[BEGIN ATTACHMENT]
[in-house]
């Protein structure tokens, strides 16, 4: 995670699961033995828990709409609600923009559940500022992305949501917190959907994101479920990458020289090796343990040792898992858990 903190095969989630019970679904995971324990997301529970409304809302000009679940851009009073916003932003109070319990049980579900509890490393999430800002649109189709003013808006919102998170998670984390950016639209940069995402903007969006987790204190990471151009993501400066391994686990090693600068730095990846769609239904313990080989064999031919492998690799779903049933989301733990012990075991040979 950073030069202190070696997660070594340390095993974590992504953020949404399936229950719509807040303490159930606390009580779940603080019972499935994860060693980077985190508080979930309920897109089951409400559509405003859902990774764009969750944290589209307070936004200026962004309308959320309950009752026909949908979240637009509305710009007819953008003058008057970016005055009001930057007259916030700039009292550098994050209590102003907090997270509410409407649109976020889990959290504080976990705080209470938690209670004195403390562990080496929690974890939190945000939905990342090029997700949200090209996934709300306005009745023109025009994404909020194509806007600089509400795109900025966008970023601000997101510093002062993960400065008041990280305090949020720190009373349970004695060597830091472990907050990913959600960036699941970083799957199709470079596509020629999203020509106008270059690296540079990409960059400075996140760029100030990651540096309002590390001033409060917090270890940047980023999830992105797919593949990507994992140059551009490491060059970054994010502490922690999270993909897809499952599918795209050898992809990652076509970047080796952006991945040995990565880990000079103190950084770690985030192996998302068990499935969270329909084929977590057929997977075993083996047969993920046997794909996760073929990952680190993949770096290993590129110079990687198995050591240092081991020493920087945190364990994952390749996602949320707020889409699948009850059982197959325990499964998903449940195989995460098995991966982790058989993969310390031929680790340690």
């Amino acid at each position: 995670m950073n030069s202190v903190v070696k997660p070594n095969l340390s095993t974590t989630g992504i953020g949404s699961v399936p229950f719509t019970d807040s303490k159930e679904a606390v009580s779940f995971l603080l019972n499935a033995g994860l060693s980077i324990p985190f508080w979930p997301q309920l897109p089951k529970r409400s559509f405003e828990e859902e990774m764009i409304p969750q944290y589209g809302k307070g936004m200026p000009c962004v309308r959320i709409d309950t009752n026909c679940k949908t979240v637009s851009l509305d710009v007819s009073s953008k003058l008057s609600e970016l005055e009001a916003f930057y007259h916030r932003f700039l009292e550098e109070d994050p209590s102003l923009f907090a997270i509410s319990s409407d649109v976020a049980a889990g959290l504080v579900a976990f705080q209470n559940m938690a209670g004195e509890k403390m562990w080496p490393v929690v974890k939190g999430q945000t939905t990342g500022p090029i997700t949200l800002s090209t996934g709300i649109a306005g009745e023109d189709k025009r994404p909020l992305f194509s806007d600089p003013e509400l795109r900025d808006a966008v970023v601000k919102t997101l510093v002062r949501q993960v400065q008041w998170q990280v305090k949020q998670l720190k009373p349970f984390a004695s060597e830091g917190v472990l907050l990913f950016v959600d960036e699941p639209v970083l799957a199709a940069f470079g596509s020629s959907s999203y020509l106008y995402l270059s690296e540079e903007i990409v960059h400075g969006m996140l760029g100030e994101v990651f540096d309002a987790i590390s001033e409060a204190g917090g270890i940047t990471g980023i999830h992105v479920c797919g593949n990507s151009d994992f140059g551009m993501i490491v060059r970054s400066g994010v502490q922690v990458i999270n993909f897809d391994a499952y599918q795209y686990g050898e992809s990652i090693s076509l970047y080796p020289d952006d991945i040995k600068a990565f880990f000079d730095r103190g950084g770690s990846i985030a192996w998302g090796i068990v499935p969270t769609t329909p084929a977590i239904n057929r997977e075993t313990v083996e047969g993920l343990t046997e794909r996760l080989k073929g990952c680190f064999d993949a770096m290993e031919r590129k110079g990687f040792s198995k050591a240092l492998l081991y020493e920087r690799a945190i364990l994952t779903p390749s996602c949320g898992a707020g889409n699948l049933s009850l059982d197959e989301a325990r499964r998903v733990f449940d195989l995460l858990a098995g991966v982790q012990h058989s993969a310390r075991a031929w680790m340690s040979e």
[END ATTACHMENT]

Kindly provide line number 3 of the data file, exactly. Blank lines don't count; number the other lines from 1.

């Amino acid at each position: 995670m950073n030069s202190v903190v070696k997660p070594n095969l340390s095993t974590t989630g992504i953020g949404s699961v399936p229950f719509t019970d807040s303490k159930e679904a606390v009580s779940f995971l603080l019972n499935a033995g994860l060693s980077i324990p985190f508080w979930p997301q309920l897109p089951k529970r409400s559509f405003e828990e859902e990774m764009i409304p969750q944290y589209g809302k307070g936004m200026p000009c962004v309308r959320i709409d309950t009752n026909c679940k949908t979240v637009s851009l509305d710009v007819s009073s953008k003058l008057s609600e970016l005055e009001a916003f930057y007259h916030r932003f700039l009292e550098e109070d994050p209590s102003l923009f907090a997270i509410s319990s409407d649109v976020a049980a889990g959290l504080v579900a976990f705080q209470n559940m938690a209670g004195e509890k403390m562990w080496p490393v929690v974890k939190g999430q945000t939905t990342g500022p090029i997700t949200l800002s090209t996934g709300i649109a306005g009745e023109d189709k025009r994404p909020l992305f194509s806007d600089p003013e509400l795109r900025d808006a966008v970023v601000k919102t997101l510093v002062r949501q993960v400065q008041w998170q990280v305090k949020q998670l720190k009373p349970f984390a004695s060597e830091g917190v472990l907050l990913f950016v959600d960036e699941p639209v970083l799957a199709a940069f470079g596509s020629s959907s999203y020509l106008y995402l270059s690296e540079e903007i990409v960059h400075g969006m996140l760029g100030e994101v990651f540096d309002a987790i590390s001033e409060a204190g917090g270890i940047t990471g980023i999830h992105v479920c797919g593949n990507s151009d994992f140059g551009m993501i490491v060059r970054s400066g994010v502490q922690v990458i999270n993909f897809d391994a499952y599918q795209y686990g050898e992809s990652i090693s076509l970047y080796p020289d952006d991945i040995k600068a990565f880990f000079d730095r103190g950084g770690s990846i985030a192996w998302g090796i068990v499935p969270t769609t329909p084929a977590i239904n057929r997977e075993t313990v083996e047969g993920l343990t046997e794909r996760l080989k073929g990952c680190f064999d993949a770096m290993e031919r590129k110079g990687f040792s198995k050591a240092l492998l081991y020493e920087r690799a945190i364990l994952t779903p390749s996602c949320g898992a707020g889409n699948l049933s009850l059982d197959e989301a325990r499964r998903v733990f449940d195989l995460l858990a098995g991966v982790q012990h058989s993969a310390r075991a031929w680790m340690s040979e």